The Samoyed

Samoyed History
The Samoyed was named after a nomadic Inuit tribe from northern Siberia in Russia, called the Samoyede people. The Samoyede people were a gentle, nomadic tribe of family groups, that were accompanied everywhere by their dogs.

They used the dogs to herd reindeer, pull sleds loaded with goods, and keep them warm in the frigid Siberian winters. The dogs were also used to baby-sit the Inuit children and were brought into their chooms (or tents) at night to keep the families warm. It was this close bond over thousands of years that made the Samoyed such a people loving, family orientated dog.

The temperament of the well-bred Samoyed is a reflection of the breed’s beginning: brought up within the family, eating at the campfire, snuggling in the beds, this dog is the ultimate companion, gentle with family members and happy to work.

The Samoyed is charming, intelligent, active and playful through to old age; he is amazingly comical, yet thoughtfully sensitive. What sets this breed apart, aside from their magnificent beauty, is their love for all people. Thus the Samoyed is not a guard dog. He can however be a good watchdog. They will bark to alert you to someone coming.

The Samoyed is an exuberant, independent and intelligent natured dog. The constant companionship with man through the years, has given the Samoyed an uncanny human understanding. His guarding of reindeer, requiring always a protector, never a killer, has developed a disposition in the breed unique in the canine world.

A Samoyed is totally trustworthy with children and develops a close affinity with humans. Due to their exuberance with children’s games, supervision is strongly advised with toddlers to prevent accidental knocking.

A Samoyed’s main objective in life is to sleep by his owners. He needs to be an integral part of your family. They are a human-oriented breed, and want to be with their people inside or where ever their people happen to be at any given time. The affectionate Samoyed will be your friend for life! If you are looking for a dog to put out in the backyard to greet as time permits, you are looking into the wrong breed. An ignored Sammie equals a bored Sammie resulting in behavioural problems.

They are a highly intelligent breed, which is sometimes confused with disobedience or stubbornness when it comes to obedience or other types of training. You can look into the eyes of the Sammie and know the lights are on…they make decisions. The best way to train the happy and fun loving Samoyed is with a lot of patience, praise and consistency much like you would do with your human children. Training needs to be fun for the Samoyed. The Samoyed is a dog who requires adequate exercise. They are an active working dog; although, not high strung. They will exercise inside and/or outdoors.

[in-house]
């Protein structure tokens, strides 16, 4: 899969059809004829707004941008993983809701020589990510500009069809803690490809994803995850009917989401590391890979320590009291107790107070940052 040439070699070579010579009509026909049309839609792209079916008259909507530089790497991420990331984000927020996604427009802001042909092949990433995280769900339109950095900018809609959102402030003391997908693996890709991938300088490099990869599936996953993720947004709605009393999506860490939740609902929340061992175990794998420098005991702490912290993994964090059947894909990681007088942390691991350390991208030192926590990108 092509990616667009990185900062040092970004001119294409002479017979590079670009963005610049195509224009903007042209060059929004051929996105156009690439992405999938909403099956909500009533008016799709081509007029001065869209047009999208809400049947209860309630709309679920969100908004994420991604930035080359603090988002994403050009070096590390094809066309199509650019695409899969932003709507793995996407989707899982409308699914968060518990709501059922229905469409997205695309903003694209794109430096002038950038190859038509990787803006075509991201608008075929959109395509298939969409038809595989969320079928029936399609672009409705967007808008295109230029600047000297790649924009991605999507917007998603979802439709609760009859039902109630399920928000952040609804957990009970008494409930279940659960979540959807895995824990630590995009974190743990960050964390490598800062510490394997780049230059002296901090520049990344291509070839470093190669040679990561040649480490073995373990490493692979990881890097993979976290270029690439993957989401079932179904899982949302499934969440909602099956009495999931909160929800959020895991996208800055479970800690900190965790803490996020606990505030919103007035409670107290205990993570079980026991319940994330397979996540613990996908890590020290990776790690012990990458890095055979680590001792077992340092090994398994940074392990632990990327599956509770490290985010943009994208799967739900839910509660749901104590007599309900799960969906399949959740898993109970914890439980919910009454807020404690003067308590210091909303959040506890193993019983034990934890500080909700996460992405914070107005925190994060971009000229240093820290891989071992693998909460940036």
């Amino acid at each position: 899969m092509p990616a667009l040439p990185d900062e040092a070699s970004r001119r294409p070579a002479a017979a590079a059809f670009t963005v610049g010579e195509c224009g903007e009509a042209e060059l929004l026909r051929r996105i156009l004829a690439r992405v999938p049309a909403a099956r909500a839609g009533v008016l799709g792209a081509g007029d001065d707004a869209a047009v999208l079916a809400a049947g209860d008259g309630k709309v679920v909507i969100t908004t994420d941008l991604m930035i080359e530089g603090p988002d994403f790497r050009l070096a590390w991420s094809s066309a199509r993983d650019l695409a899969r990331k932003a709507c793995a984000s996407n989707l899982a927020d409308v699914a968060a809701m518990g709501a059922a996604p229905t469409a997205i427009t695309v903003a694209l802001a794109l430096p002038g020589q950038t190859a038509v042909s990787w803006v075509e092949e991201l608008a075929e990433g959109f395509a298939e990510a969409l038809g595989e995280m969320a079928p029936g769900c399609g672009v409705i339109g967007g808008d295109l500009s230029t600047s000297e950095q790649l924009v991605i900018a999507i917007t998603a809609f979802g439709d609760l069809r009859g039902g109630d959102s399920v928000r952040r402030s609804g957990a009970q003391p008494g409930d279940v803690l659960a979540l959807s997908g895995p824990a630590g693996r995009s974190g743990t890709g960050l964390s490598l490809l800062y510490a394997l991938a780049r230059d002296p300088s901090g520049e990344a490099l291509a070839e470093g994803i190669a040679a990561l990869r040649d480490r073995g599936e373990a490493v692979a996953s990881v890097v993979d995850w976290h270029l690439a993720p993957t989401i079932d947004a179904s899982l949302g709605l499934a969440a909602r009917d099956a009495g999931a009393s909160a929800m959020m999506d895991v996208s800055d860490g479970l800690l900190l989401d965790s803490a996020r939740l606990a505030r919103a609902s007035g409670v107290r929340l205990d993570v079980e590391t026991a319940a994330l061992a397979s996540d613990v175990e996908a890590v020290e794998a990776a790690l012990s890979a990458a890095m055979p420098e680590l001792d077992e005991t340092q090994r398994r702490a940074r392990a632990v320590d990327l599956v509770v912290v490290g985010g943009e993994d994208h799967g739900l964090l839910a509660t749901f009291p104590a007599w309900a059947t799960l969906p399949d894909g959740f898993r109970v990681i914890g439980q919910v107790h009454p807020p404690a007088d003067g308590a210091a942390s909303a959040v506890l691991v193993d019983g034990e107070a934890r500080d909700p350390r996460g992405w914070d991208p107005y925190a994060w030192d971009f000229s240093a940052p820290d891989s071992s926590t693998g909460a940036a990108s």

A Samoyed is a natural born digger. If you are a gardening enthusiast I don’t recommend a Samoyed unless you keep him in a separate area. I have known people to describe their backyard as a moon crater. It is a Samoyeds natural instinct to make “beds” for it self. In the arctic conditions they would dig hollows to protect themselves from the climate. In Australia they tend to dig shallow ditches to find that cooler wetter ground and make themselves as comfortable as possible.

Samoyeds are naturals when it comes to dog sports, and will thrive on the stimulation and adrenaline rush of activities like obedience training and agility. There is also a sledding competition held annually during winter. Breeders warn that without the stimulation of daily exercise and people contact, the Samoyed will become a shadow of its true self and will fall into a depressed state. This can lead to unruly behavior, as well as a tendency to escape from the yard. As with all dogs, early socialization and training is a must with the Samoyed to ensure it develops good social skills.

The Samoyed is actually a rugged, compact working dog of both dignity and grace. He is a double-coated breed with a softer undercoat and a harsher standoffish outer coat. The Samoyed coat can be white, cream or biscuit or a combination of any of the three. Any color other than listed or blue eyes are faults in the Samoyed.

The Samoyed is, in spite of what you may have heard, a breed that does well in all elements. While they prefer the cooler climates; the Samoyed acclimatizes well to the warmer climates. Their dual coat protects them in both cold and heat. You will just need to use the common sense approach as it applies to the heat and humidity factors. The Samoyed is less active during the summer months and will want to go outside in the summer months in the very early morning hours or the late night hours. They do get their exercise indoors too.

The breed standard describes it as a medium-sized dog of moderate build. Males are noticeably larger than females. Females are 45-51cm at the shoulder, the males are 51-56cm.

The Samoyed’s coast is a thick double-layered hair coat. It is not a fur coat like common breed dogs and thus tends to have lower allergic reactions. The coat should be thick and requires little washing. Even when coated in mud, after drying the dirt tends to fall off easily or with gentle brushing leaving a white coat underneath. This occurs, as the coast is naturally resilient and repellent. Samoyeds also do not have a strong smell (common in breeds like cattle dogs and Golden Retrievers). A Samoyed will only smell if ill (normally from hormonal imbalance or gastric upsets) or if the under coast is left wet for long periods of time. For this reason, when washing a Samoyed it is important to dry the thick under coat as quickly as possible, investment into a strong hair dryer or dog blower with a good supply of talcum powder is a great investment when owning a Samoyed. As a Samoyed owner you should be prepared to brush their coat once a week for at least half an hour.